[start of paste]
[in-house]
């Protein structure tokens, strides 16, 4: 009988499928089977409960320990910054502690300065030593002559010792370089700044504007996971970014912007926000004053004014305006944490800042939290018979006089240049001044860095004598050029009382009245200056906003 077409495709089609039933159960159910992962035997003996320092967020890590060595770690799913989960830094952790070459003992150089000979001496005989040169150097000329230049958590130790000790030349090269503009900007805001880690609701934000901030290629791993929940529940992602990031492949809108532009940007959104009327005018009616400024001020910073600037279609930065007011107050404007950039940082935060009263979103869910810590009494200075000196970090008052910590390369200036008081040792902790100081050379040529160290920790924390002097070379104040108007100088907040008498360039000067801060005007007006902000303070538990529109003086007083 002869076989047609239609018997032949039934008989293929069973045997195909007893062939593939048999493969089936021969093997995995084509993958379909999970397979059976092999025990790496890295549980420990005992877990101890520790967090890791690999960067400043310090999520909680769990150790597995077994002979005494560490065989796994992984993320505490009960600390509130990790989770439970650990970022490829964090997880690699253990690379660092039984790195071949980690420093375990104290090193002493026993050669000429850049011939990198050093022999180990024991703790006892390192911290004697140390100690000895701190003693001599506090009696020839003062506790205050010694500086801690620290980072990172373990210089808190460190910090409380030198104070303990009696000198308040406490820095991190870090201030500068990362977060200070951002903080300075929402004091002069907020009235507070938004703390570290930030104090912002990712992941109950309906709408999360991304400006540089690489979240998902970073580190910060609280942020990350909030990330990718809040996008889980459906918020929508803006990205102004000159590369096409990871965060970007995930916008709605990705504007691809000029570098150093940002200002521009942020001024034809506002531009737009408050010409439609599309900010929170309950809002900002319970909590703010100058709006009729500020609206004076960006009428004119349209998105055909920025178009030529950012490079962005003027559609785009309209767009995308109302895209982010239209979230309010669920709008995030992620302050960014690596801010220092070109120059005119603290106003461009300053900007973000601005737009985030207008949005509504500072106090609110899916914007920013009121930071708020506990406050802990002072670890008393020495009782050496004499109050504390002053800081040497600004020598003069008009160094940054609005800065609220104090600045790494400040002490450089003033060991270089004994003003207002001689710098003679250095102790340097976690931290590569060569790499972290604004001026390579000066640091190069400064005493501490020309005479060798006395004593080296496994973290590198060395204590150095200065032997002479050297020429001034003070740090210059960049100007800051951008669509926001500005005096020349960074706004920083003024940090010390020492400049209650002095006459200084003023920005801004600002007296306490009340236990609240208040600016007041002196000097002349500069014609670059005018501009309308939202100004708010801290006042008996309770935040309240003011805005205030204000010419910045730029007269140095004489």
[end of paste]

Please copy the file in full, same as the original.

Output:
[in-house]
């Protein structure tokens, strides 16, 4: 009988499928089977409960320990910054502690300065030593002559010792370089700044504007996971970014912007926000004053004014305006944490800042939290018979006089240049001044860095004598050029009382009245200056906003 077409495709089609039933159960159910992962035997003996320092967020890590060595770690799913989960830094952790070459003992150089000979001496005989040169150097000329230049958590130790000790030349090269503009900007805001880690609701934000901030290629791993929940529940992602990031492949809108532009940007959104009327005018009616400024001020910073600037279609930065007011107050404007950039940082935060009263979103869910810590009494200075000196970090008052910590390369200036008081040792902790100081050379040529160290920790924390002097070379104040108007100088907040008498360039000067801060005007007006902000303070538990529109003086007083 002869076989047609239609018997032949039934008989293929069973045997195909007893062939593939048999493969089936021969093997995995084509993958379909999970397979059976092999025990790496890295549980420990005992877990101890520790967090890791690999960067400043310090999520909680769990150790597995077994002979005494560490065989796994992984993320505490009960600390509130990790989770439970650990970022490829964090997880690699253990690379660092039984790195071949980690420093375990104290090193002493026993050669000429850049011939990198050093022999180990024991703790006892390192911290004697140390100690000895701190003693001599506090009696020839003062506790205050010694500086801690620290980072990172373990210089808190460190910090409380030198104070303990009696000198308040406490820095991190870090201030500068990362977060200070951002903080300075929402004091002069907020009235507070938004703390570290930030104090912002990712992941109950309906709408999360991304400006540089690489979240998902970073580190910060609280942020990350909030990330990718809040996008889980459906918020929508803006990205102004000159590369096409990871965060970007995930916008709605990705504007691809000029570098150093940002200002521009942020001024034809506002531009737009408050010409439609599309900010929170309950809002900002319970909590703010100058709006009729500020609206004076960006009428004119349209998105055909920025178009030529950012490079962005003027559609785009309209767009995308109302895209982010239209979230309010669920709008995030992620302050960014690596801010220092070109120059005119603290106003461009300053900007973000601005737009985030207008949005509504500072106090609110899916914007920013009121930071708020506990406050802990002072670890008393020495009782050496004499109050504390002053800081040497600004020598003069008009160094940054609005800065609220104090600045790494400040002490450089003033060991270089004994003003207002001689710098003679250095102790340097976690931290590569060569790499972290604004001026390579000066640091190069400064005493501490020309005479060798006395004593080296496994973290590198060395204590150095200065032997002479050297020429001034003070740090210059960049100007800051951008669509926001500005005096020349960074706004920083003024940090010390020492400049209650002095006459200084003023920005801004600002007296306490009340236990609240208040600016007041002196000097002349500069014609670059005018501009309308939202100004708010801290006042008996309770935040309240003011805005205030204000010419910045730029007269140095004489």